You have very specific sacred cows you wish to see slain: the recruitment of high-calibre statespeople to justify high ministerial salaries; the continuing dominance of the old man (a very sacred cow, indeed) in our local political scene; the Confucian style(?) perpetuation of public dependance on the government; and the withholding of our CPF as State capital for our national reserves.
I guess you want to hear my thoughts on these specific issues, which I am happy to oblige. I believe in sharing ideas, but I'm not in this discussion to rehash old debates. My interest is in writing as a craft, taking this opportunity you are presenting me with to weave stories, not perpetuate ideologies. Having said that, let's address your concerns:
1) High ministerial salaries: when they first decided to pay themselves huge amounts of money, I did not feel any poorer. When they reduced their payscales after the recent round of reviews, I did not feel any richer. I work for what I have earned and I can sleep soundly at night. I don't worry about whether they can do the same.
2) The old man did talk to us like children. Why did we listen to him as if we were children? Because, I suppose, we respected him for what he and his party did before. He tried to talk to us like children again, this past election. We didn't listen, did we? Who's standing in the corner now?
3) Confucius' analogy was that the emperor was the father of the kingdom. Unfortunately, that idea stayed with us, Chinese. We don't understand that democracy knocked this political concept out of the ballpark. In the emperor's day, the responsibility for the entire kingdom rested on his shoulders because he had the mandate of heaven. He decided everything for his subjects, who were free from the responsibility of taking care of themselves. Democracy took the mandate of heaven from the sole decision-maker and replaced it with the mandate of the people, and hence the responsibility of looking out for ourselves and each other fell squarely on our, the people's, shoulders. We have an unfortunate hybrid system now. But if we still depend on an elected Government for the sun and the rain to grow our crops, don't be surprised if all we get is fertilizer.
We must concede that the government has delivered the goods in all the big things. That's not what rankles our electorate. Where it's screwing up, and what we rail at it about, is its poor handling of domestic issues. Foreign workers arriving in droves, rising housing and living costs, breakdown of social mores and graces... do we really need policy from on-high to settle these household and neighbourhood affairs, or can't we just take some initiative and fix them ourselves? If we don't identify and take action on the things we can act on, then some dumb policy is going to drop from the sky because someone has to make some kind of decision before things get out of hand.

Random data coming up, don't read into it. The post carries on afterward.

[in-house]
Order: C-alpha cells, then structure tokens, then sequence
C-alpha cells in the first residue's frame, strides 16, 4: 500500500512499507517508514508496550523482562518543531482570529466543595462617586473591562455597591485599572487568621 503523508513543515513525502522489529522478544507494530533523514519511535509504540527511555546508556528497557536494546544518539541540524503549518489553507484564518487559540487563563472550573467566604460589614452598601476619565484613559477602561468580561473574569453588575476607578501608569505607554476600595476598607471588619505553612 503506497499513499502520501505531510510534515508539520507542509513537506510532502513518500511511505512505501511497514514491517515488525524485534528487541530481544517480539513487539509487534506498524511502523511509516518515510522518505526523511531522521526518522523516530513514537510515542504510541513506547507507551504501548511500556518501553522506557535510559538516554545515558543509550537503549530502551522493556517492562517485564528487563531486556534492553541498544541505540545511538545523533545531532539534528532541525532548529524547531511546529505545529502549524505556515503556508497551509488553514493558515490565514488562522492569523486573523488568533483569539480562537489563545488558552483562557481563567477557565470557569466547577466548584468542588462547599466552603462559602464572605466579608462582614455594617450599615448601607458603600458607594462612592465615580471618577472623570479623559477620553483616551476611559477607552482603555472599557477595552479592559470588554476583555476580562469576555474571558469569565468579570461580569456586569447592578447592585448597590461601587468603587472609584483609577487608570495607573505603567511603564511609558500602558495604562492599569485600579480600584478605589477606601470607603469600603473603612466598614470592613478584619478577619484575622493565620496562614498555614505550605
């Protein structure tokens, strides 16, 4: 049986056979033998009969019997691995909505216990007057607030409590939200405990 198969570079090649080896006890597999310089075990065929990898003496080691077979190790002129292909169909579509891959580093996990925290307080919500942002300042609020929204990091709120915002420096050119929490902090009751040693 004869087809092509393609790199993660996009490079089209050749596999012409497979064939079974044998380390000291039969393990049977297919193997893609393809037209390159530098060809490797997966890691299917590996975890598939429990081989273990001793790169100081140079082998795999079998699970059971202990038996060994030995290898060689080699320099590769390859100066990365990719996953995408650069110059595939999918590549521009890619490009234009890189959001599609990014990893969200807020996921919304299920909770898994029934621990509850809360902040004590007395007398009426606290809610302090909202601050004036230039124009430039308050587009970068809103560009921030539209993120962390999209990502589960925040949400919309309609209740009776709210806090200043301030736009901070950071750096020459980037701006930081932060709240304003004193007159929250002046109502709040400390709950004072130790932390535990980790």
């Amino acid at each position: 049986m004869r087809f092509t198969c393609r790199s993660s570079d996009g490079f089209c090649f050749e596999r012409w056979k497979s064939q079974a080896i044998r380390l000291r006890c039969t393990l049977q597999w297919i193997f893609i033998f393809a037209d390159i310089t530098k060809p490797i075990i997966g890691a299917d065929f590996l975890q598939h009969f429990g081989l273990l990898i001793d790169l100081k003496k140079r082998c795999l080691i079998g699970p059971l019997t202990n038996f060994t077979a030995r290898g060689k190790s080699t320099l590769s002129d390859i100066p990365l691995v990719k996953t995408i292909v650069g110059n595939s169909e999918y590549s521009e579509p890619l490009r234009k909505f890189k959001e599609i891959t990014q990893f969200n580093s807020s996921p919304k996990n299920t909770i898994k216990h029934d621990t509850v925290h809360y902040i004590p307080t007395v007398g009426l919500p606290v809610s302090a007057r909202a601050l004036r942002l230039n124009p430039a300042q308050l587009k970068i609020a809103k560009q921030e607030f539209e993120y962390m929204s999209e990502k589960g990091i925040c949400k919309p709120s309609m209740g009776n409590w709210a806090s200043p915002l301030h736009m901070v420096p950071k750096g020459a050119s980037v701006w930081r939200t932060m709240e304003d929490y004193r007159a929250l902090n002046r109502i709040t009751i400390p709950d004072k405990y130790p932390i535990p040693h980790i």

We're not disallowed from growing up. We have remarkably free media that allow us to air political dissent and satire (and a lot of embarrassingly childish prattle) openly, to a potentially massive audience, even though what we say can be easily traced back to us. Ironically, it's the American government that is proposing SOPA and PIPA and shutting down Megaupload. We are no longer a 'police state' either. In fact, we complain more now that our boys in blue would neither step in and solve our personal and domestic disputes for us, nor work to punish those we feel have slighted us somehow. Looks to me like we are the ones not willing to grow up.
4) CPF: my CPF is tied up in the monthly installments I have to pay for my HDB flat. Why does it cost so much? Well, it would have been cheaper if earlier generations of homeowners had been grateful for cheap housing, but instead they saw it as a way to make a quick buck. Who's the real estate genius who invented COV? Here's the official value of my flat: V. Here's what I have to pay to own my flat: CO + V. Instant and cumulative inflation with every resale. Now if I have to sell my flat at V (extreme cooling measures), I'll go bankrupt. As long as I want a roof over my head, I'm never going to see my CPF, let alone get it back. Whose fault is that?
Oh, btw, before I mislead you any further, I'm not -- as you have apparently assumed -- a woman. ;)